Many Urban Hospitals Require Increased Capacity To Prepare for Bioterrorist Attack, GAO Report Finds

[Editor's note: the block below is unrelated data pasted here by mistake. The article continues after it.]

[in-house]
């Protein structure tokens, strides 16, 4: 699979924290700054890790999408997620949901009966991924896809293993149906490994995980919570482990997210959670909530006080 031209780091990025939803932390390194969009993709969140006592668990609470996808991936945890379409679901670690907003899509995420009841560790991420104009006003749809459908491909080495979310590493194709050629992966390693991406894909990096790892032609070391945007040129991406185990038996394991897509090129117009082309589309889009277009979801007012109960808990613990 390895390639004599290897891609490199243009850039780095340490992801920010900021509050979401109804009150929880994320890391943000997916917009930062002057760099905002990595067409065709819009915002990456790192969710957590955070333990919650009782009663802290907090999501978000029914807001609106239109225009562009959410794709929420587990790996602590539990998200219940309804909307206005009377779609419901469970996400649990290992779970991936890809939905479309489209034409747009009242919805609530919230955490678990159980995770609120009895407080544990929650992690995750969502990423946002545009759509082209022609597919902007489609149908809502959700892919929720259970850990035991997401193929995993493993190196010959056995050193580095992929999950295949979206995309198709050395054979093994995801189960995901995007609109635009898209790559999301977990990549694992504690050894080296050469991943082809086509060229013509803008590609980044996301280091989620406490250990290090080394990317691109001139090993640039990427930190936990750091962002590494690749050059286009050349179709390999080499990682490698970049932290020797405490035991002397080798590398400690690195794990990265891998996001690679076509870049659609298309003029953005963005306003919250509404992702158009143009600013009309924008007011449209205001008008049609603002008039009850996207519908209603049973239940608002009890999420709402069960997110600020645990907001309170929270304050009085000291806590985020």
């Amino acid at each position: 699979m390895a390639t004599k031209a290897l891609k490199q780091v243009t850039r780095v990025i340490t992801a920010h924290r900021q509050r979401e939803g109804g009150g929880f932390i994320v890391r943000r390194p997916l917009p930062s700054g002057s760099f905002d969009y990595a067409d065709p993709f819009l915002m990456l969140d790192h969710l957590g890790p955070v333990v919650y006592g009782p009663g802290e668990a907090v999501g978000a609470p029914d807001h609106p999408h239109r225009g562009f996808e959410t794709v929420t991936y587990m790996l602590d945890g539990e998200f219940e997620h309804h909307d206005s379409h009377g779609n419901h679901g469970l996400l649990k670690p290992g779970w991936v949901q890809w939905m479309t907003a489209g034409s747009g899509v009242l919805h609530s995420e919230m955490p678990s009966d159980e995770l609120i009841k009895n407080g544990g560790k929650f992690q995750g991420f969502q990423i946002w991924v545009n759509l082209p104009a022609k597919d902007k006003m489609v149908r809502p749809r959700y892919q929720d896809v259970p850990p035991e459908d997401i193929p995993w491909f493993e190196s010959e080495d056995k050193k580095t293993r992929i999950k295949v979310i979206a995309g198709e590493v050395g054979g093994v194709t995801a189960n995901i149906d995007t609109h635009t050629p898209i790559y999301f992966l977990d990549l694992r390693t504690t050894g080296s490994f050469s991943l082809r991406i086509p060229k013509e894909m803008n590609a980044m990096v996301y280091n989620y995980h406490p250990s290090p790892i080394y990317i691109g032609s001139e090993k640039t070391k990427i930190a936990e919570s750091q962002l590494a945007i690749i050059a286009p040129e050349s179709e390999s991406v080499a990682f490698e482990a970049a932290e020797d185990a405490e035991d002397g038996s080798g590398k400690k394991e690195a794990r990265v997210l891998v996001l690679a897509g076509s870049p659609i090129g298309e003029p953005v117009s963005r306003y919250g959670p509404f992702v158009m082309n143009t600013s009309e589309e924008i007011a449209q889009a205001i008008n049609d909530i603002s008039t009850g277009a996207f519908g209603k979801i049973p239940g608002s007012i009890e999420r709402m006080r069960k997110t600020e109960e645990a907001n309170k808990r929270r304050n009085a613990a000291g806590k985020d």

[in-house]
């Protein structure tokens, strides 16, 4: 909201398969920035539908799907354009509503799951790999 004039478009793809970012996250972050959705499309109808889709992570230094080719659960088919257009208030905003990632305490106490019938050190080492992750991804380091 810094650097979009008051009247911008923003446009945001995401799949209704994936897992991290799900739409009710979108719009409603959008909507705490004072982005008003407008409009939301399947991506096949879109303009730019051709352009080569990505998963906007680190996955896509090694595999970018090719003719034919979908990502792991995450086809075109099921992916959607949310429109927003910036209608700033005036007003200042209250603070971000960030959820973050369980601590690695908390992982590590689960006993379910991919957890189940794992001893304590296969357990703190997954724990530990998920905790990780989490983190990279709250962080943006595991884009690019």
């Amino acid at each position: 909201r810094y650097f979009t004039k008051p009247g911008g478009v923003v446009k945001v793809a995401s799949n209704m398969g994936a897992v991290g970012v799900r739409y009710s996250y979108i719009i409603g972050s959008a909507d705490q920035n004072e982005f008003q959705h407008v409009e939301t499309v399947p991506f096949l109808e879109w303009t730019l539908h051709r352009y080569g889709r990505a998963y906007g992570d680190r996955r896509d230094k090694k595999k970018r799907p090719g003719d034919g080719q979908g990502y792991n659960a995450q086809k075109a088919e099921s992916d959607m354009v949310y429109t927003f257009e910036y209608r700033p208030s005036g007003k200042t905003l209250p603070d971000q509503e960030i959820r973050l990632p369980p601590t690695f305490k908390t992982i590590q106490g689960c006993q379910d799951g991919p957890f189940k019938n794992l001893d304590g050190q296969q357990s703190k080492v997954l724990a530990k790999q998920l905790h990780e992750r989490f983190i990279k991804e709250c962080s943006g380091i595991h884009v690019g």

Although some urban hospitals have begun preparations for a bioterrorist attack, many of them have not conducted drills and lack the necessary equipment to respond to a potential attack, according to a General Accounting Office report released Wednesday, the AP/Las Vegas Sun reports. The report is based on responses a to 2002 survey sent to 2,041 urban hospitals; 73% of the facilities responded to the survey (Meckler, AP/Las Vegas Sun, 6/8). About 80% of facilities that responded to the survey said they had written emergency response plans that addressed bioterrorism preparedness. However, the GAO report says that many of the plans lacked some key contacts, including other laboratories. Nearly all hospitals said they participated in a local, state or regional interagency disaster preparedness committee. In addition, most hospitals said they at least partly trained their personnel to identify and diagnose diseases resulting from biological agents. However, less than 50% of hospitals said they had conducted preparedness drills. Further, about half of hospitals reported having a sufficient number of ventilators to treat respiratory ailments in patients who had been exposed to anthrax or botulism (GAO Highlights, August 2003). According to the GAO report, fully meeting staffing and equipment requirements "could be extremely difficult because bioterrorism preparedness is expensive and hospitals are reluctant to create capacity that is not needed on a routine basis and may never be used." The American Hospital Association said it "generally" agrees with the report's findings, the AP/Sun reports (AP/Las Vegas Sun, 8/6). The report, GAO-03-924, is available online.This is part of the California Healthline Daily Edition, a summary of health policy coverage from major news organizations. Sign up for an email subscription.